Press release from The Stranger:

School Board Election Debate at Town Hall

Four Serious Challengers on Fall Ballot Could Tip Balance of District Power

Audience Will Vote via Text Message for Debate Winners

WHERE: Town Hall Seattle, upstairs

WHEN: Wednesday, September 28, 7:30 to 9:00 p.m.

WHO: All school board incumbents and challengers in the general election, moderated by KIRO’s Dave Ross

RESERVE YOUR SEAT: Tickets are free; go online to guarantee your seat (

After a three-year run of controversies, ranging from school closures to a $1.8 million-dollar alleged fraud scandal that ended in the superintendent’s termination, a majority of the Seattle School Board is up for reelection this fall. A sweep by challengers in the general election would tip the district’s balance of power—but do they have the skill to run the school district?

Voters will get a firsthand comparison of the candidates when all four incumbents and all four challengers debate at Town Hall on September 28. The event includes lightning rounds for all eight contenders followed by four sets of one-on-one mini-debates, including:

Peter Maier (incumbent) vs. Sharon Peaslee

Sherry Carr (incumbent) vs. Kate Martin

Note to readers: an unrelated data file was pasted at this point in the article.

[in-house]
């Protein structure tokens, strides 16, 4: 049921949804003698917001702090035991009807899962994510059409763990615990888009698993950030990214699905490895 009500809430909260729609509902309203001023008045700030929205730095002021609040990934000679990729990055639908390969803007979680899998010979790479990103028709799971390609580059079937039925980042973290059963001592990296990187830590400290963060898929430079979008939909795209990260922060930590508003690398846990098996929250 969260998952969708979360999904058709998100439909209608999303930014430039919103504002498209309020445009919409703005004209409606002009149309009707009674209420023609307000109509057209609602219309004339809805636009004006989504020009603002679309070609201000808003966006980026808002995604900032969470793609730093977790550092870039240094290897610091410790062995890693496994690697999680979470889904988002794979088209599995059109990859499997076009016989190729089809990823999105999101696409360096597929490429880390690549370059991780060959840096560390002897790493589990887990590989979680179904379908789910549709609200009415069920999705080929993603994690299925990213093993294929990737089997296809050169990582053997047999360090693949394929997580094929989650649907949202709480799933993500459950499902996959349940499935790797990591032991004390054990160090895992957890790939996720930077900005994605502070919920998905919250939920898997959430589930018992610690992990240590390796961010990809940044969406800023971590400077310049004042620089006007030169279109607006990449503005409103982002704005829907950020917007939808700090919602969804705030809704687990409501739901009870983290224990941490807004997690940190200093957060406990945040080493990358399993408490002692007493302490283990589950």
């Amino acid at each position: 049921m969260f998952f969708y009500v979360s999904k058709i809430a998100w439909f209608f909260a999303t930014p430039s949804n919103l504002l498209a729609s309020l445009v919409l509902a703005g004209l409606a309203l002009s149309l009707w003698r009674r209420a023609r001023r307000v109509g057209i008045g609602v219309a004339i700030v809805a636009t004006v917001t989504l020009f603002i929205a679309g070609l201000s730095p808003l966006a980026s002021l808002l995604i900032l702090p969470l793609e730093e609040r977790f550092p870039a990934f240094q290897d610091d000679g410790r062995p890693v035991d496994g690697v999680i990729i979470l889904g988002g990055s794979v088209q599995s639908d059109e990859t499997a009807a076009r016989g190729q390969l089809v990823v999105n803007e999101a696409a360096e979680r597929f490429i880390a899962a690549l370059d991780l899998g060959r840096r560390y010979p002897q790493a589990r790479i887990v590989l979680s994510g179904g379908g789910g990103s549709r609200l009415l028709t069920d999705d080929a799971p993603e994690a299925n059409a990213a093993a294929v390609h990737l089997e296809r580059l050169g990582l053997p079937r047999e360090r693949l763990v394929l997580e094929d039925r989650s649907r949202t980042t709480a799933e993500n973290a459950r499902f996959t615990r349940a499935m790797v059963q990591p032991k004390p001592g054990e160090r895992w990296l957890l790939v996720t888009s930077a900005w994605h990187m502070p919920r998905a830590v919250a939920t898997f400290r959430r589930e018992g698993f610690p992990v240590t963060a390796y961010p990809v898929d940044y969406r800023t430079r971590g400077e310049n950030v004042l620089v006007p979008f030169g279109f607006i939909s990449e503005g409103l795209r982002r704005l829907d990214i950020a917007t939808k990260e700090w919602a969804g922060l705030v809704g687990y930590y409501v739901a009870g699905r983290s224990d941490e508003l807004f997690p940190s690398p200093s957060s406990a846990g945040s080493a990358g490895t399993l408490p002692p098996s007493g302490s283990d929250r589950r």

Harium Martin-Morris (incumbent) vs. Michelle Buetow

Steve Sundquist (incumbent)  vs. Marty McLaren

KIRO’s Dave Ross will moderate, with help from panelists Lauren McGuire (president of the Seattle Council PTSA) and Melissa Westbrook (writer for the popular Save Seattle Schools blog).

Debate questions will include the district’s new busing program, school closures, school reassignments, graduation requirements, curricula, budget shortfalls, and votes by incumbent school board members and what the challengers plan to do differently. Audience members will vote via text message for the winners following each debate.

Three incumbents are considered particularly vulnerable heading into the general election (each of them drew at least three challengers), with most incumbents garnering only about 40 percent of the primary vote. Only Maier got a majority of the primary vote, with 52 percent.